Clinical and biochemical effects of coenzyme Q10, vitamin E, and selenium supplementation to psoriasis patients

Immunology Department, Medical University, Nal'chik, Russian Federation.
Nutrition (Impact Factor: 3.05). 12/2008; 25(3):295-302. DOI: 10.1016/j.nut.2008.08.015
Source: PubMed

ABSTRACT The aim of the present study was to evaluate clinical effects of supplementation with antioxidants to patients with severe erythrodermic (EP) and arthropathic (PsA) forms of psoriasis.
Fifty-eight patients were hospitalized, treated by conventional protocols, and randomly assigned to four groups. Groups EP1 and PsA1 were supplemented with coenzyme Q(10) (ubiquinone acetate, 50 mg/d), vitamin E (natural alpha-tocopherol, 50 mg/d), and selenium (aspartate salt, 48 mug/d) dissolved in soy lecithin for 30-35 d. Groups EP2 and PsA2 (placebo) received soy lecithin. Clinical conditions were assessed by severity parameters. Markers of oxidative stress included superoxide production, copper/zinc-superoxide dismutase, and catalase activities in the circulating granulocytes, in the affected epidermis, and plasma levels of nitrites/nitrates.
At baseline patients had an increased superoxide release from granulocytes (10.0 +/- 0.5, 2.9 +/- 0.2, and 1.5 +/- 0.1 nmol/L per 10(6) cells/h for EP, PsA, and donors, respectively), increased copper/zinc-superoxide dismutase and catalase activities in granulocytes in EP patients and decreased in PsA patients, decreased activity of copper/zinc-superoxide dismutase (0.3 +/- 0.0, 1.8 +/- 0.1, and 2.2 +/- 0.2 U/mg protein for EP, PsA, and donors, respectively), and altered activity of catalase in psoriatic epidermis. Plasma levels of nitrites/nitrates were greater than normal in psoriatic patients. Supplementation resulted in significant improvement of clinical conditions, which corresponded to the faster versus placebo normalization of the oxidative stress markers.
Supplementation with antioxidants coenzyme Q(10), vitamin E, and selenium could be feasible for the management of patients with severe forms of psoriasis.

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    • "It is considered a T-helper 1 (Th1) disease based on the increase in cytokines of the Th1 pathway such as interferon gamma, interleukin (IL) 2 and 12, as found in psoriatic plaques [2] [3]. However, a strong evidence also indicated keratinocytes contributed to the disease [7] and keratinocytes is viewed as another major player of this chronic inflammatory disease [8]. For instance, decrease in skin cells apoptosis is suggested as a specific pathogenic phenomenon in psoriasis [9] [10]. "
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    Evidence-based Complementary and Alternative Medicine 04/2013; 2013(4):792840. DOI:10.1155/2013/792840 · 1.88 Impact Factor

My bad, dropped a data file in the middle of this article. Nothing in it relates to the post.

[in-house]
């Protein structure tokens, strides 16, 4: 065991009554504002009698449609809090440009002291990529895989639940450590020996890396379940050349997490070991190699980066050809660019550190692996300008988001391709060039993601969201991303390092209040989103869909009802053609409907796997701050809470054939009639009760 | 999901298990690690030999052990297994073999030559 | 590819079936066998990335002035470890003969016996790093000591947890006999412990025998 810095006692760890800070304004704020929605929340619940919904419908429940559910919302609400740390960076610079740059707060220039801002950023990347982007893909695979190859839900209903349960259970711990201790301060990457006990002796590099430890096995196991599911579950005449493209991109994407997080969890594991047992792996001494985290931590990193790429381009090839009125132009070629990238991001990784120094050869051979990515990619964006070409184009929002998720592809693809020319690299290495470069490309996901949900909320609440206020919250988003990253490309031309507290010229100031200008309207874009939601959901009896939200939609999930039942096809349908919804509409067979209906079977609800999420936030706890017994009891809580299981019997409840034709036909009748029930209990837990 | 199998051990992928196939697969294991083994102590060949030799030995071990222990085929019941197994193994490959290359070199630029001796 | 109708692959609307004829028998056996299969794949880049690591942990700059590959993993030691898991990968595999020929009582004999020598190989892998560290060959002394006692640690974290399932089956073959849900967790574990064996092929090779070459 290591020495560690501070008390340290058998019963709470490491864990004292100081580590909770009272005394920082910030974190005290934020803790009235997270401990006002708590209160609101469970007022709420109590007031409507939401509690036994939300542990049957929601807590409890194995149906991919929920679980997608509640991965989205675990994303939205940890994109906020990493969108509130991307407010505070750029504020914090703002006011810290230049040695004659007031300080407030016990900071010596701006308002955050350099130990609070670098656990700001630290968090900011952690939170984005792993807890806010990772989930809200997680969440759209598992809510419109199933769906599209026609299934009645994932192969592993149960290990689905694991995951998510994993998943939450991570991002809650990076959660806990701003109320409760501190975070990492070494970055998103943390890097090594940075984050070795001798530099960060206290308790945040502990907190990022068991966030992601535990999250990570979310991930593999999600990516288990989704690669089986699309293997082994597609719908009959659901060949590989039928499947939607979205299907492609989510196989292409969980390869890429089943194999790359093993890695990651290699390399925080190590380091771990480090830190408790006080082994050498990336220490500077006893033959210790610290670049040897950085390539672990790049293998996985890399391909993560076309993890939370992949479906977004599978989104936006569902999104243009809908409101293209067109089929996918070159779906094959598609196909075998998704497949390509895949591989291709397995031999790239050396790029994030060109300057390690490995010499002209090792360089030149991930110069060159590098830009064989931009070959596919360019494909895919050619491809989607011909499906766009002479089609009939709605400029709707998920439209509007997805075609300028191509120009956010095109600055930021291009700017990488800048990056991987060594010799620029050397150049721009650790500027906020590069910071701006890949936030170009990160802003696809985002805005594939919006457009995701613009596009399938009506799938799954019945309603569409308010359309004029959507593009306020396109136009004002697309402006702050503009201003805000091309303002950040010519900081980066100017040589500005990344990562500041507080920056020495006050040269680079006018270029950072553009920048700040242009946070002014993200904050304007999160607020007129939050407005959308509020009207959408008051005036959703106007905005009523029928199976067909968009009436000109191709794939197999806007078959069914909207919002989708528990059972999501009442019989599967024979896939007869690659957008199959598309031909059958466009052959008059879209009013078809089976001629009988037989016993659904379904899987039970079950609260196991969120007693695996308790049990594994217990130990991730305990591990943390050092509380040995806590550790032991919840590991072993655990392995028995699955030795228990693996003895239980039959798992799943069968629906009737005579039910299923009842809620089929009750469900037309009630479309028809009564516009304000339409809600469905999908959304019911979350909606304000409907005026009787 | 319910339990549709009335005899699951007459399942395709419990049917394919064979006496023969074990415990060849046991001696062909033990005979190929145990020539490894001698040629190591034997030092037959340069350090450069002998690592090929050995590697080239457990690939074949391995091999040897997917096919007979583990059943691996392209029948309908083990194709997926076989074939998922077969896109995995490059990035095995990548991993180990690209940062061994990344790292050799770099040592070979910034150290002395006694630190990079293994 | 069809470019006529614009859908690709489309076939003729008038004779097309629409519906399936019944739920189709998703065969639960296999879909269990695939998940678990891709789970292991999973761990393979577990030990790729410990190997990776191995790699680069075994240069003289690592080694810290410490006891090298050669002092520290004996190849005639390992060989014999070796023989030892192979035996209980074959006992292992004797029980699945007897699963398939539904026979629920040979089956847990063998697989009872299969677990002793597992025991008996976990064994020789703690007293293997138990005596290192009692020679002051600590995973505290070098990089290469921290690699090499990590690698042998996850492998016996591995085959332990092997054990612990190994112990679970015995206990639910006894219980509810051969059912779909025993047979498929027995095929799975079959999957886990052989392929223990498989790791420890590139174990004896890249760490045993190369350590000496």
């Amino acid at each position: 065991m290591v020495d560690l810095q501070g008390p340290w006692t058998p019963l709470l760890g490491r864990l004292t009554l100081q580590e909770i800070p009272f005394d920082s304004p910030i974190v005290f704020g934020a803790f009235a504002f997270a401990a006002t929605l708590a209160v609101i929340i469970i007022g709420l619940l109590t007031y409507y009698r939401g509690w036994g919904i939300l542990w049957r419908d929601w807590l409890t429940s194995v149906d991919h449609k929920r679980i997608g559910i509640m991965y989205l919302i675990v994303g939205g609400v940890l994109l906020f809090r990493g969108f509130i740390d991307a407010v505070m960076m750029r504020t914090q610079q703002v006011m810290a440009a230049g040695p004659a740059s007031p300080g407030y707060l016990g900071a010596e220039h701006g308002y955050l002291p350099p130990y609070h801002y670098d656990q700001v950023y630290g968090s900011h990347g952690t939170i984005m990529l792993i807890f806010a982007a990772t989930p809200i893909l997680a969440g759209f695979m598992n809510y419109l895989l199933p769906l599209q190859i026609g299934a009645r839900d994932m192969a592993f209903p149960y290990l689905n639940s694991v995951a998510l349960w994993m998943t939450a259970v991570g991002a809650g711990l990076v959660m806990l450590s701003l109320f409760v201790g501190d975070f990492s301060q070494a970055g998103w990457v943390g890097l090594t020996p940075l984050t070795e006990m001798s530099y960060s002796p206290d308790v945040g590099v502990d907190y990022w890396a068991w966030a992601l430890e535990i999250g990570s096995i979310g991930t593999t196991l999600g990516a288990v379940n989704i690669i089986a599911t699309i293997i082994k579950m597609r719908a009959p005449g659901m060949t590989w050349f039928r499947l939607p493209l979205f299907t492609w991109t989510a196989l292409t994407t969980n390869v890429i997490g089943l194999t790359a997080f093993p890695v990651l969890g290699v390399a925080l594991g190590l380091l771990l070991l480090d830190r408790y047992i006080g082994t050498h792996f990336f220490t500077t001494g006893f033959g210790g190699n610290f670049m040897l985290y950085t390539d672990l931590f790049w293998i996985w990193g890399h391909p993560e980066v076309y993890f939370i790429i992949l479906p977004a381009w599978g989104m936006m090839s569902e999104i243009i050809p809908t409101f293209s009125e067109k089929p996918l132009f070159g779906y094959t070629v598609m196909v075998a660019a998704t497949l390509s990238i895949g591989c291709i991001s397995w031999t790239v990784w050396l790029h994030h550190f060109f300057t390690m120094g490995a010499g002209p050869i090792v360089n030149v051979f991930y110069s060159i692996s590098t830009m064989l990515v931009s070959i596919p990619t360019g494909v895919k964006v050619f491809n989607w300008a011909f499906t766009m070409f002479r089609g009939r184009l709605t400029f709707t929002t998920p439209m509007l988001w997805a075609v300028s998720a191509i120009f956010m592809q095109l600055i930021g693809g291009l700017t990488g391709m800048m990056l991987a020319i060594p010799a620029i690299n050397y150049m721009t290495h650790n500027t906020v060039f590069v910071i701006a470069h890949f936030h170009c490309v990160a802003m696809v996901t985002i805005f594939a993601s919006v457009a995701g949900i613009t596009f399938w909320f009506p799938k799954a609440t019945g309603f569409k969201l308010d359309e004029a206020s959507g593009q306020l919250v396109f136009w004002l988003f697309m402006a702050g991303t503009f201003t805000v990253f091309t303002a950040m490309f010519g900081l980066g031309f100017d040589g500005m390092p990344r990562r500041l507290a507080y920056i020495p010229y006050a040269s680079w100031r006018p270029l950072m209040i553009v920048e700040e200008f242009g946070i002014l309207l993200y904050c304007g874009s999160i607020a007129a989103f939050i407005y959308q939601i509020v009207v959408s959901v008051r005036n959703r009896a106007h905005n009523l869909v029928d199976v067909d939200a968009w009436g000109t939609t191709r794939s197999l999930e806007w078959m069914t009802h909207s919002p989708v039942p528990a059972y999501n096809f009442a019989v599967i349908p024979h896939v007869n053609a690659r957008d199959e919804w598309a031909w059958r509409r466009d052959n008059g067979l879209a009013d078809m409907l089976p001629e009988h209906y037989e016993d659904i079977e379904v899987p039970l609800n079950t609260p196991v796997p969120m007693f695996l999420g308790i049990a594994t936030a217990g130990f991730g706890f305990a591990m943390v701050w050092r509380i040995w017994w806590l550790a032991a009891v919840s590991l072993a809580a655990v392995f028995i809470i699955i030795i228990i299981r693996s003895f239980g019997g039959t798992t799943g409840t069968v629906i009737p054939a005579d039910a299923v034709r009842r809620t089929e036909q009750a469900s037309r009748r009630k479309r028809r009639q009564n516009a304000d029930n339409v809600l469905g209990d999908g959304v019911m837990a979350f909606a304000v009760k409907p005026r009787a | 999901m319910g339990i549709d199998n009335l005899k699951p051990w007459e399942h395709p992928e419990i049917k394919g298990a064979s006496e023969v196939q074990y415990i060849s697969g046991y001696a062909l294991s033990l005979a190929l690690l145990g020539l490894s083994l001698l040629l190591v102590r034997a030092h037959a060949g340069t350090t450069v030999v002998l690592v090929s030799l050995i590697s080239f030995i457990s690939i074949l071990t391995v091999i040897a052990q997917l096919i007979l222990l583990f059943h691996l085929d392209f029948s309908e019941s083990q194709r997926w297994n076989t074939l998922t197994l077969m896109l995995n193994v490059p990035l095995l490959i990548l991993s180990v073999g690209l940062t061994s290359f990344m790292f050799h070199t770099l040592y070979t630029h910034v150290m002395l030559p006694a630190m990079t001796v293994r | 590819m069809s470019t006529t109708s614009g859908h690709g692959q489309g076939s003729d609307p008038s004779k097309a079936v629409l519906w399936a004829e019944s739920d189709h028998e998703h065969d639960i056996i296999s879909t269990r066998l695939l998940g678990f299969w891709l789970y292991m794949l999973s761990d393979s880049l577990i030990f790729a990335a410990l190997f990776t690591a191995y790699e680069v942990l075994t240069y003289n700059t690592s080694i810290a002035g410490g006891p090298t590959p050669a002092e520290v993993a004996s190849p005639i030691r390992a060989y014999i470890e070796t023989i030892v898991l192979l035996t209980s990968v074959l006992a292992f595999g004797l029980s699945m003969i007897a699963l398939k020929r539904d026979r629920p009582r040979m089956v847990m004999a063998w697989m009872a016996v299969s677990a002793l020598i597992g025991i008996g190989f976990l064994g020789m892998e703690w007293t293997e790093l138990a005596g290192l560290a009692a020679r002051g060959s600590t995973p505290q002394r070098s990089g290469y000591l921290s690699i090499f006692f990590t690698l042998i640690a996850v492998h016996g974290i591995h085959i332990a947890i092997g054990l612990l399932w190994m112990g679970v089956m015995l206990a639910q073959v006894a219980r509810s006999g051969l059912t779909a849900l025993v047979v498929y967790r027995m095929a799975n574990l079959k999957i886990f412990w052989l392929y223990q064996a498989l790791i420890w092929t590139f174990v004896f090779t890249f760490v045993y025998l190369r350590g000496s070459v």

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    • "It is possible that coenzyme Q10 supplements do not affect glutathione concentration and GPx activity [34]. Hepatic antioxidant enzymes such as CAT and SOD play an important role in the protection of cells against oxidative stress by ameliorating superoxide anion and H 2 O 2 toxicities [35] and increasing their activity rapidly after antioxidant supplementation [36]. Notably, the activity of CAT and SOD were significantly decreased in the placebo group compared with baseline. "
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    Nutrition 03/2012; 28(3):250-5. DOI:10.1016/j.nut.2011.06.004 · 3.05 Impact Factor
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    • "For example, pharmacological behavior of avarol- 3'-thiosalicylate, a promising antipsoriatic agent, has been experimentally demonstrated to possess antioxidant properties, thus suppressing the inflammatory process (Amigo et al., 2007). Since diet has also been suggested to play a role in the aetiology and pathogenesis of psoriasis, various dietary factors showing such beneficial effects as anti-inflammatory and antioxidant properties are of great interest in the present decade (Wolters, 2005; Kharaeva et al., 2009). It has been well docu-mented that a number of patients with psoriasis show an elevated sensitivity to gluten, a food allergen. "
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    ABSTRACT: Psoriasis, a chronic inflammatory skin disease, is not yet curable, and its precise causes remain unclear. Nevertheless, several lines of evidence support that psoriasis is a multifactorial disease. Because psoriasis occurs in connection with stress and mood disorders, the genes in serotonergic system may be involved in psoriasis with regard to etiology and pathogenesis. Such molecular impacts supported by scientific evidence on serotonergic gene expression changes and genetic polymorphisms have been increasingly highlighted. The serotonergic system has also received considerable attention as a potential target for the therapy of psoriasis. Here, we summarize the current knowledge about role of genes in serotonergic system in psoriasis and point out possible directions of future studies.
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